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We’re not bogans: Wagga ‘oozing with culture’

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August 8, 2018 by admin

A sign of sophistication.Wagga’s cultural identity has been thrust into the spotlight after a Canberra commentator, who admits to knowing nothing about the city, branded residents “a rather conservative, unsophisticated flock”.
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Columnist Ian Warden used the analogy “we’re living in a kind of Wagga” to describe the disappointment he felt after the Canberra Symphony Orchestra released its concert program for 2013, which he says is conservative and “rather depressing”.

“Lots of the selected works are the sorts of things you’d find on one of those four-CD sets of Classical Greatest Hits for Bogans, for people who don’t know much about classical music but who know what they like,” Mr Warden wrote.

Later, Mr Warden admitted he knew nothing about Wagga when questioned about his comparison. Wagga City Council tourism manager Sally Nolan suggested Mr Warden “make a trip to Wagga to see the vibe that surrounds us”.

On the eve of the Jazz Festival, Ms Nolan said ‘unsophisticated’ is not a how she would describe the culture and attitude of the city.

“I look at what Wagga was like 10 to 15 years ago and the city has grown and matured, more than anything else people are very proud of it,” Ms Nolan said.

With the five new shows set down at the Civic Theatre, seven exhibitions due to arrive at the city’s galleries and a host of markets and community events in coming weeks, Ms Nolan said the city is “oozing with culture”.

“Visitors to the gallery and museums are quite high,” she said.

Reflecting on his column, Mr Warden said his readers would be familiar with the tongue-in-cheek comparisons to depict the difference between country and city.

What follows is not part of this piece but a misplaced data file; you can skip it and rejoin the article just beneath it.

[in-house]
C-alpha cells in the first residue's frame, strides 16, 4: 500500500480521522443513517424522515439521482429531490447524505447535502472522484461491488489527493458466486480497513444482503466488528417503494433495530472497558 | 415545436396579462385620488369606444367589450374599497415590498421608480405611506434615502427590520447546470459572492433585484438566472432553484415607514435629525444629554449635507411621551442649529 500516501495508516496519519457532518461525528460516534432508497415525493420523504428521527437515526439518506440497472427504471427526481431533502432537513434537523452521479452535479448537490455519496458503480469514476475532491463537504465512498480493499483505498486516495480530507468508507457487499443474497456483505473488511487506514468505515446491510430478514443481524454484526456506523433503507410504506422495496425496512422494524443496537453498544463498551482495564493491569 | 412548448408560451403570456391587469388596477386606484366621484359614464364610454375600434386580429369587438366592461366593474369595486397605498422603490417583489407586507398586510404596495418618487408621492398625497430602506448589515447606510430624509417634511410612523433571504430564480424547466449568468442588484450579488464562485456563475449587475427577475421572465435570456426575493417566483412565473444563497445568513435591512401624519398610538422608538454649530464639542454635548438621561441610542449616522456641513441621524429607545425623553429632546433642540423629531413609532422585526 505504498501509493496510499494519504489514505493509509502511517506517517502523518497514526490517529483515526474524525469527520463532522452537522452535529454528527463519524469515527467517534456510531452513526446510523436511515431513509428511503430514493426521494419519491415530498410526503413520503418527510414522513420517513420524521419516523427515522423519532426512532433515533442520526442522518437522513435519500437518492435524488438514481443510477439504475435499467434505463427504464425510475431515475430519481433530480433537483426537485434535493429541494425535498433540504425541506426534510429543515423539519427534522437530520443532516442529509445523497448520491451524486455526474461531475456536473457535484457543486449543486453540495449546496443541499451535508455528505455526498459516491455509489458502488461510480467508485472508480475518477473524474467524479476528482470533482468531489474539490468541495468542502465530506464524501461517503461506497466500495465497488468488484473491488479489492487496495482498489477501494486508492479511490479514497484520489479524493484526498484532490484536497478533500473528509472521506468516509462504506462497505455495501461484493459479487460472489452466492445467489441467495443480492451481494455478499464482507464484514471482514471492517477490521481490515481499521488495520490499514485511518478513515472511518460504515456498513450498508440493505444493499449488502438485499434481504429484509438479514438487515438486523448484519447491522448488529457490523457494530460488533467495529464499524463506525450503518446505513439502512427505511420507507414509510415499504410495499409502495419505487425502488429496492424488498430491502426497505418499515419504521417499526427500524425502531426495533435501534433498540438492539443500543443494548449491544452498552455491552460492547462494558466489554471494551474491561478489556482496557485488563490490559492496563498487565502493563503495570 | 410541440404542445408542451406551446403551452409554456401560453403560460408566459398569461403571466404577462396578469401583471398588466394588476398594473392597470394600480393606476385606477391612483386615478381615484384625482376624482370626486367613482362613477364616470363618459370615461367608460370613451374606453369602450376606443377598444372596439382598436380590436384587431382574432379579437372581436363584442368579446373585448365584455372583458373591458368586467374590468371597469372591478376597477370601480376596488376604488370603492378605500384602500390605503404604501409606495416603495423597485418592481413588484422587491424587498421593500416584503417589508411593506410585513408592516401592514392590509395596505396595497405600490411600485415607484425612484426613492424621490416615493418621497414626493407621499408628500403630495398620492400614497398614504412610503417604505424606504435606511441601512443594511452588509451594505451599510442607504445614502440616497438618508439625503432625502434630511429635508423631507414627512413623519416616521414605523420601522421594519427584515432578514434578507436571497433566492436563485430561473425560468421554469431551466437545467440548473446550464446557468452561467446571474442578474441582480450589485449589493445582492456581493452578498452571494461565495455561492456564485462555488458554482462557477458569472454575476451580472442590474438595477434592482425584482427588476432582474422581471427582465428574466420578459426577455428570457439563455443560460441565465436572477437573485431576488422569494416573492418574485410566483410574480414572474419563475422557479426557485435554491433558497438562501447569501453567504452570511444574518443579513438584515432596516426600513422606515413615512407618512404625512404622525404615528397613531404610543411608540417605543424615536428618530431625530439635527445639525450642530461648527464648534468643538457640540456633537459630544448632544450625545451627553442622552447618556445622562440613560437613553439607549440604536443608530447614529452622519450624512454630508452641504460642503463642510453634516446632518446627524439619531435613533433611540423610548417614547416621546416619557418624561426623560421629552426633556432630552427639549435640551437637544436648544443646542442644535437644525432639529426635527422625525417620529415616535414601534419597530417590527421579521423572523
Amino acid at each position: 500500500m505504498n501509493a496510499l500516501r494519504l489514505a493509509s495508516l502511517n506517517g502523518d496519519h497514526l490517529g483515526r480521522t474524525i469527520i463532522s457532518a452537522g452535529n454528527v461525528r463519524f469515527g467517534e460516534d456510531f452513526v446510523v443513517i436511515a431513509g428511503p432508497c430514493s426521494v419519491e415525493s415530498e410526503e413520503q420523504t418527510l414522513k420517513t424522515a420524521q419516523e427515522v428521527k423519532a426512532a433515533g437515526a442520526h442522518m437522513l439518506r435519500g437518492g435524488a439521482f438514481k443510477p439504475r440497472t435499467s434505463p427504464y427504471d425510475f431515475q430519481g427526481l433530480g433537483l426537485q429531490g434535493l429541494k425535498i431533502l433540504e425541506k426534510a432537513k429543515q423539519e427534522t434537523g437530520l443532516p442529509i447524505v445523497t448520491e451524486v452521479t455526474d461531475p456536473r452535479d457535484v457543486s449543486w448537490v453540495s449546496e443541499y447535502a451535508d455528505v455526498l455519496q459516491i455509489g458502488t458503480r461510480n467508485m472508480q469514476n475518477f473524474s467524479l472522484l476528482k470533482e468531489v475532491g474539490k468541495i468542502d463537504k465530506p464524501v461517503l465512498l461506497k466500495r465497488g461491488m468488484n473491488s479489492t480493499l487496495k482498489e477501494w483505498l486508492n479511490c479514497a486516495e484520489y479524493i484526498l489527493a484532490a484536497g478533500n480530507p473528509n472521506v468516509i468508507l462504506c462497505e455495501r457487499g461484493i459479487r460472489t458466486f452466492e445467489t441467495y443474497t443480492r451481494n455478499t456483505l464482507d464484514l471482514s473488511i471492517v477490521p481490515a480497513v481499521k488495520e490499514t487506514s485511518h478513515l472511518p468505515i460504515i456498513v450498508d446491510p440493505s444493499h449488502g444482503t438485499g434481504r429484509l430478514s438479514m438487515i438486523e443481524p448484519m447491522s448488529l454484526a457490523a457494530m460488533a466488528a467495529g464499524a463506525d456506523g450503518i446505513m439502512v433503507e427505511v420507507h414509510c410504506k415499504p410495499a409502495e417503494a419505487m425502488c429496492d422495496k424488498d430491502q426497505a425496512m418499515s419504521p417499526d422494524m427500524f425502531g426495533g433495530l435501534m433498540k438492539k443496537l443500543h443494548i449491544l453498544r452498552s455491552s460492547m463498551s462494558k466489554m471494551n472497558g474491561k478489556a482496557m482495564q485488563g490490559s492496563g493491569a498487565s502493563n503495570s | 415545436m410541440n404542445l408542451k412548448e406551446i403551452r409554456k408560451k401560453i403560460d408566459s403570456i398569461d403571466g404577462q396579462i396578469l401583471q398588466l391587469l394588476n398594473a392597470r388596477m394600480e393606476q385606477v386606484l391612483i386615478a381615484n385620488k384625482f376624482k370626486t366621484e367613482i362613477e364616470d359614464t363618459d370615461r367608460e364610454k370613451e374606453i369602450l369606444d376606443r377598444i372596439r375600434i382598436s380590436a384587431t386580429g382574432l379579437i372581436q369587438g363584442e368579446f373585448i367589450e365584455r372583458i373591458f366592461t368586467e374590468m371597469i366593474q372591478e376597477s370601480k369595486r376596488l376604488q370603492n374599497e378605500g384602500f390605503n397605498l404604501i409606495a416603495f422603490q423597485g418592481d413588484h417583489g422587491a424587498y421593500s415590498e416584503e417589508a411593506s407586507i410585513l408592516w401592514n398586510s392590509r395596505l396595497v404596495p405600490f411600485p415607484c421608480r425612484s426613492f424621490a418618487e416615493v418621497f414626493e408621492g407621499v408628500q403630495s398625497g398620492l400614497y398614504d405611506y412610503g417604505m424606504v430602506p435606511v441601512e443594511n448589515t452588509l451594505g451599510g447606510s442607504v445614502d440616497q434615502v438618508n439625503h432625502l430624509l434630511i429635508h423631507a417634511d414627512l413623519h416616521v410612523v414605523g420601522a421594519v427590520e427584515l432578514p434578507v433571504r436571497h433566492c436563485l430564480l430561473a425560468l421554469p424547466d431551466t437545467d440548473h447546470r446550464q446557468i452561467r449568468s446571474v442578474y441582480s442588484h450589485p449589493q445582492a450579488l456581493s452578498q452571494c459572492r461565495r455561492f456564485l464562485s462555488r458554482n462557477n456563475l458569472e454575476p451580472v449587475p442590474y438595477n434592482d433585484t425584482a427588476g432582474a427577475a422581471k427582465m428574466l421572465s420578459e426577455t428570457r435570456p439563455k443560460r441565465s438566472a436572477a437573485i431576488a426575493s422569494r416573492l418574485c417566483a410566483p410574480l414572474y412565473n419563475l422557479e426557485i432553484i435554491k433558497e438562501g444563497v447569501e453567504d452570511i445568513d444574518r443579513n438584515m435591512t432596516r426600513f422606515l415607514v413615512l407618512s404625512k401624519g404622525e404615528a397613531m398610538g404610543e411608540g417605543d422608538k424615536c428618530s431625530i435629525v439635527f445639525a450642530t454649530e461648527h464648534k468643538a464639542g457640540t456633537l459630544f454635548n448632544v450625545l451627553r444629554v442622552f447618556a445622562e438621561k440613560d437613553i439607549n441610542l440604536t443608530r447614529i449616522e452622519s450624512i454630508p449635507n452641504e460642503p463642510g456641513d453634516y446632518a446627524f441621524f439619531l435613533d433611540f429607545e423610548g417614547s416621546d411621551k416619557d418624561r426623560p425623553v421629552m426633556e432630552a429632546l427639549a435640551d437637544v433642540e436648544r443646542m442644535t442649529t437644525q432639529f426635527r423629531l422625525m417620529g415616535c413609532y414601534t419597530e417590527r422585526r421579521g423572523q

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Qantas tech operations flying along

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August 8, 2018 by admin

Qantas’ decision to split its international and domestic operations sent shockwaves around the airline in July, but one team was already preparing for the job of splitting IT systems.
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The restructure complicated an already nuanced technology operation whose tentacles touch every part of the airline – from freight to frequent flyers. It was also a catalyst for improvement as it exposed weaknesses in outsourcing, enabled the relocation of IT people to where they were needed most and, ultimately, saved $30 million.

It all began when the airline looked to outsource parts of the project, exposing gaps and weaknesses in the technology operations.

”We had many sources of truth and this old state created complexities,” said Qantas IT financial controller Larry Morrissey.

”We had multiple sources of data, which led to lots of reconciliation, and also lack of consistency in what we were reporting to the business.”

So the airline made an early decision to install a project management application in October 2011 that would provide visibility of all legacy systems as well as help with the difficult task of prioritising projects along domestic and international lines, explained Qantas chief information officer Paul Jones.

The CA Clarity PPM system would also ”liberate” the knowledge locked away in spreadsheets and silos.

”By having this single source of truth it allowed us to have a look at the entire portfolio and relating that to which projects make sense in an international and domestic sense,” Jones said.

Qantas now more accurately aligns IT spending with commercial goals, according to Jones, because the project management application centrally stores technology project information such as where it is installed, phases of implementation, and upcoming projects.